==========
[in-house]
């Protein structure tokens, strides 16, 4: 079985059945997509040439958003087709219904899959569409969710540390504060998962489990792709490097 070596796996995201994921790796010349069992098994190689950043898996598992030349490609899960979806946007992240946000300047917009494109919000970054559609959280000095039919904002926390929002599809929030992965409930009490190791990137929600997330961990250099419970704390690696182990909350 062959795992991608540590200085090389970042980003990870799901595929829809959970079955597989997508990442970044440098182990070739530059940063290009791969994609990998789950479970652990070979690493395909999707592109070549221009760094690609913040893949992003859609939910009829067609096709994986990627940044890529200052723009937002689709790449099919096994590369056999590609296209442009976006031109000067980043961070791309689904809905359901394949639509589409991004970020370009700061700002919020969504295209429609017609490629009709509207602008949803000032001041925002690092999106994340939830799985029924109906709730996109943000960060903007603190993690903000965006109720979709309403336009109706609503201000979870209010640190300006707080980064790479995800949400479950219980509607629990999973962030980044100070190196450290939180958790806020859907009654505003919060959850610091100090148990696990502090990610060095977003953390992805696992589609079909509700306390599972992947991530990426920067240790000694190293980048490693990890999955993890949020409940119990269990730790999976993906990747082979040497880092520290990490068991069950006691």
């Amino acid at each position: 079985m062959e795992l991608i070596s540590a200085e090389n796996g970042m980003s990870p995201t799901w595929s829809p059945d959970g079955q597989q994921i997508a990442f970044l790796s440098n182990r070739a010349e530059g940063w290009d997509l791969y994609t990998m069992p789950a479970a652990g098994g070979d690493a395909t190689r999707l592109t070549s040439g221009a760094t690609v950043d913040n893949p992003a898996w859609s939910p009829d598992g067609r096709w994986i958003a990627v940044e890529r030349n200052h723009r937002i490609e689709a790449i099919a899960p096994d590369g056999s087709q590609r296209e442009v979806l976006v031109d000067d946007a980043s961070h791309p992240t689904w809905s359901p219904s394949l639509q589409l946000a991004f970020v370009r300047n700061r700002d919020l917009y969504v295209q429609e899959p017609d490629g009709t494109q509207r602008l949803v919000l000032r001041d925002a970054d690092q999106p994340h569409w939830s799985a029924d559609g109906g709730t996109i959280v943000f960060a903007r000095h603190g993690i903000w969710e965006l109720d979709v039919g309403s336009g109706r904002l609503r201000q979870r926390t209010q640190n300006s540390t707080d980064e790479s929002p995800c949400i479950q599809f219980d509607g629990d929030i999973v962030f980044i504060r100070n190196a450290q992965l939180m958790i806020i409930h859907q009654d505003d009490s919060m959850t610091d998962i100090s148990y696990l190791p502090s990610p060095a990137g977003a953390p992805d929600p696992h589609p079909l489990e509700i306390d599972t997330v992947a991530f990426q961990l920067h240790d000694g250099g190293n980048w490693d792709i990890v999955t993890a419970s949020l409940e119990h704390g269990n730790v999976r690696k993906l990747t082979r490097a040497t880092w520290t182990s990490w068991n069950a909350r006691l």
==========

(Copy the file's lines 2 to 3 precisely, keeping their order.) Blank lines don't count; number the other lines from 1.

């Protein structure tokens, strides 16, 4: 079985059945997509040439958003087709219904899959569409969710540390504060998962489990792709490097 070596796996995201994921790796010349069992098994190689950043898996598992030349490609899960979806946007992240946000300047917009494109919000970054559609959280000095039919904002926390929002599809929030992965409930009490190791990137929600997330961990250099419970704390690696182990909350 062959795992991608540590200085090389970042980003990870799901595929829809959970079955597989997508990442970044440098182990070739530059940063290009791969994609990998789950479970652990070979690493395909999707592109070549221009760094690609913040893949992003859609939910009829067609096709994986990627940044890529200052723009937002689709790449099919096994590369056999590609296209442009976006031109000067980043961070791309689904809905359901394949639509589409991004970020370009700061700002919020969504295209429609017609490629009709509207602008949803000032001041925002690092999106994340939830799985029924109906709730996109943000960060903007603190993690903000965006109720979709309403336009109706609503201000979870209010640190300006707080980064790479995800949400479950219980509607629990999973962030980044100070190196450290939180958790806020859907009654505003919060959850610091100090148990696990502090990610060095977003953390992805696992589609079909509700306390599972992947991530990426920067240790000694190293980048490693990890999955993890949020409940119990269990730790999976993906990747082979040497880092520290990490068991069950006691």
């Amino acid at each position: 079985m062959e795992l991608i070596s540590a200085e090389n796996g970042m980003s990870p995201t799901w595929s829809p059945d959970g079955q597989q994921i997508a990442f970044l790796s440098n182990r070739a010349e530059g940063w290009d997509l791969y994609t990998m069992p789950a479970a652990g098994g070979d690493a395909t190689r999707l592109t070549s040439g221009a760094t690609v950043d913040n893949p992003a898996w859609s939910p009829d598992g067609r096709w994986i958003a990627v940044e890529r030349n200052h723009r937002i490609e689709a790449i099919a899960p096994d590369g056999s087709q590609r296209e442009v979806l976006v031109d000067d946007a980043s961070h791309p992240t689904w809905s359901p219904s394949l639509q589409l946000a991004f970020v370009r300047n700061r700002d919020l917009y969504v295209q429609e899959p017609d490629g009709t494109q509207r602008l949803v919000l000032r001041d925002a970054d690092q999106p994340h569409w939830s799985a029924d559609g109906g709730t996109i959280v943000f960060a903007r000095h603190g993690i903000w969710e965006l109720d979709v039919g309403s336009g109706r904002l609503r201000q979870r926390t209010q640190n300006s540390t707080d980064e790479s929002p995800c949400i479950q599809f219980d509607g629990d929030i999973v962030f980044i504060r100070n190196a450290q992965l939180m958790i806020i409930h859907q009654d505003d009490s919060m959850t610091d998962i100090s148990y696990l190791p502090s990610p060095a990137g977003a953390p992805d929600p696992h589609p079909l489990e509700i306390d599972t997330v992947a991530f990426q961990l920067h240790d000694g250099g190293n980048w490693d792709i990890v999955t993890a419970s949020l409940e119990h704390g269990n730790v999976r690696k993906l990747t082979r490097a040497t880092w520290t182990s990490w068991n069950a909350r006691l």